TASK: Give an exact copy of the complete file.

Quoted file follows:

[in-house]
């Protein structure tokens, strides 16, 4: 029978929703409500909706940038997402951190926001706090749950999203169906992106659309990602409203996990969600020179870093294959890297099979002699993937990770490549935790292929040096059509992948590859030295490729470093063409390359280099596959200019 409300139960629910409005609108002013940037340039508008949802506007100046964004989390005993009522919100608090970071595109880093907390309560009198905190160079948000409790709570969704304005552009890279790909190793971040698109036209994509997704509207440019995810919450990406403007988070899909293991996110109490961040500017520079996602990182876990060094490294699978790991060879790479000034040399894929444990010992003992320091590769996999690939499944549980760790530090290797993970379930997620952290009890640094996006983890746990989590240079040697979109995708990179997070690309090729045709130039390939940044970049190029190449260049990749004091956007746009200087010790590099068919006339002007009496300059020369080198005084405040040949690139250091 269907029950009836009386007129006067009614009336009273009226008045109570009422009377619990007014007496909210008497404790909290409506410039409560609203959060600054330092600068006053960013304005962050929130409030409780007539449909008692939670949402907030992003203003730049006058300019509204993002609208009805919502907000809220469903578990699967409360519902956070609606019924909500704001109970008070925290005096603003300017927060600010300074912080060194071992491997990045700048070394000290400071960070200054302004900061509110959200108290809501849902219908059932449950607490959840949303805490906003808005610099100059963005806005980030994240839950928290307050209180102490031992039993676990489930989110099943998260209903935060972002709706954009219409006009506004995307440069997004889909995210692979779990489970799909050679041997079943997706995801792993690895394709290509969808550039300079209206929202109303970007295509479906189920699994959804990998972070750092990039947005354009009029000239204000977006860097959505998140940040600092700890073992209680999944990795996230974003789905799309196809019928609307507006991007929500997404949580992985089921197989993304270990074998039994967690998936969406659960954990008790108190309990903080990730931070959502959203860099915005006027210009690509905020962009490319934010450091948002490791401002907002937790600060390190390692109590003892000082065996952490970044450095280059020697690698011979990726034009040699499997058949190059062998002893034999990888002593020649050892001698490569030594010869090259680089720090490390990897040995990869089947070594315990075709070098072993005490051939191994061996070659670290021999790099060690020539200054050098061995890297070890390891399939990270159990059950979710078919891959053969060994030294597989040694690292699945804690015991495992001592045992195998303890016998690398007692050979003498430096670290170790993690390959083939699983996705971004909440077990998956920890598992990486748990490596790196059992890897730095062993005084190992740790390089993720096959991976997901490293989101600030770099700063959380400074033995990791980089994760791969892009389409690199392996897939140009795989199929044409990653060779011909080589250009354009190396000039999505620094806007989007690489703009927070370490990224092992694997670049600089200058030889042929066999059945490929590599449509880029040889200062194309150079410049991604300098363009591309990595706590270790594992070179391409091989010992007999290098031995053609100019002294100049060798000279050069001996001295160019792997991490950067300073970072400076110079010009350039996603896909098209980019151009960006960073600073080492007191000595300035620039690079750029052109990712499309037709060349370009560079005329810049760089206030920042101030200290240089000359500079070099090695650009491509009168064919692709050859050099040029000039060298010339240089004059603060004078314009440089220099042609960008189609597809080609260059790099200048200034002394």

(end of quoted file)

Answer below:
[in-house]
């Protein structure tokens, strides 16, 4: 029978929703409500909706940038997402951190926001706090749950999203169906992106659309990602409203996990969600020179870093294959890297099979002699993937990770490549935790292929040096059509992948590859030295490729470093063409390359280099596959200019 409300139960629910409005609108002013940037340039508008949802506007100046964004989390005993009522919100608090970071595109880093907390309560009198905190160079948000409790709570969704304005552009890279790909190793971040698109036209994509997704509207440019995810919450990406403007988070899909293991996110109490961040500017520079996602990182876990060094490294699978790991060879790479000034040399894929444990010992003992320091590769996999690939499944549980760790530090290797993970379930997620952290009890640094996006983890746990989590240079040697979109995708990179997070690309090729045709130039390939940044970049190029190449260049990749004091956007746009200087010790590099068919006339002007009496300059020369080198005084405040040949690139250091 269907029950009836009386007129006067009614009336009273009226008045109570009422009377619990007014007496909210008497404790909290409506410039409560609203959060600054330092600068006053960013304005962050929130409030409780007539449909008692939670949402907030992003203003730049006058300019509204993002609208009805919502907000809220469903578990699967409360519902956070609606019924909500704001109970008070925290005096603003300017927060600010300074912080060194071992491997990045700048070394000290400071960070200054302004900061509110959200108290809501849902219908059932449950607490959840949303805490906003808005610099100059963005806005980030994240839950928290307050209180102490031992039993676990489930989110099943998260209903935060972002709706954009219409006009506004995307440069997004889909995210692979779990489970799909050679041997079943997706995801792993690895394709290509969808550039300079209206929202109303970007295509479906189920699994959804990998972070750092990039947005354009009029000239204000977006860097959505998140940040600092700890073992209680999944990795996230974003789905799309196809019928609307507006991007929500997404949580992985089921197989993304270990074998039994967690998936969406659960954990008790108190309990903080990730931070959502959203860099915005006027210009690509905020962009490319934010450091948002490791401002907002937790600060390190390692109590003892000082065996952490970044450095280059020697690698011979990726034009040699499997058949190059062998002893034999990888002593020649050892001698490569030594010869090259680089720090490390990897040995990869089947070594315990075709070098072993005490051939191994061996070659670290021999790099060690020539200054050098061995890297070890390891399939990270159990059950979710078919891959053969060994030294597989040694690292699945804690015991495992001592045992195998303890016998690398007692050979003498430096670290170790993690390959083939699983996705971004909440077990998956920890598992990486748990490596790196059992890897730095062993005084190992740790390089993720096959991976997901490293989101600030770099700063959380400074033995990791980089994760791969892009389409690199392996897939140009795989199929044409990653060779011909080589250009354009190396000039999505620094806007989007690489703009927070370490990224092992694997670049600089200058030889042929066999059945490929590599449509880029040889200062194309150079410049991604300098363009591309990595706590270790594992070179391409091989010992007999290098031995053609100019002294100049060798000279050069001996001295160019792997991490950067300073970072400076110079010009350039996603896909098209980019151009960006960073600073080492007191000595300035620039690079750029052109990712499309037709060349370009560079005329810049760089206030920042101030200290240089000359500079070099090695650009491509009168064919692709050859050099040029000039060298010339240089004059603060004078314009440089220099042609960008189609597809080609260059790099200048200034002394």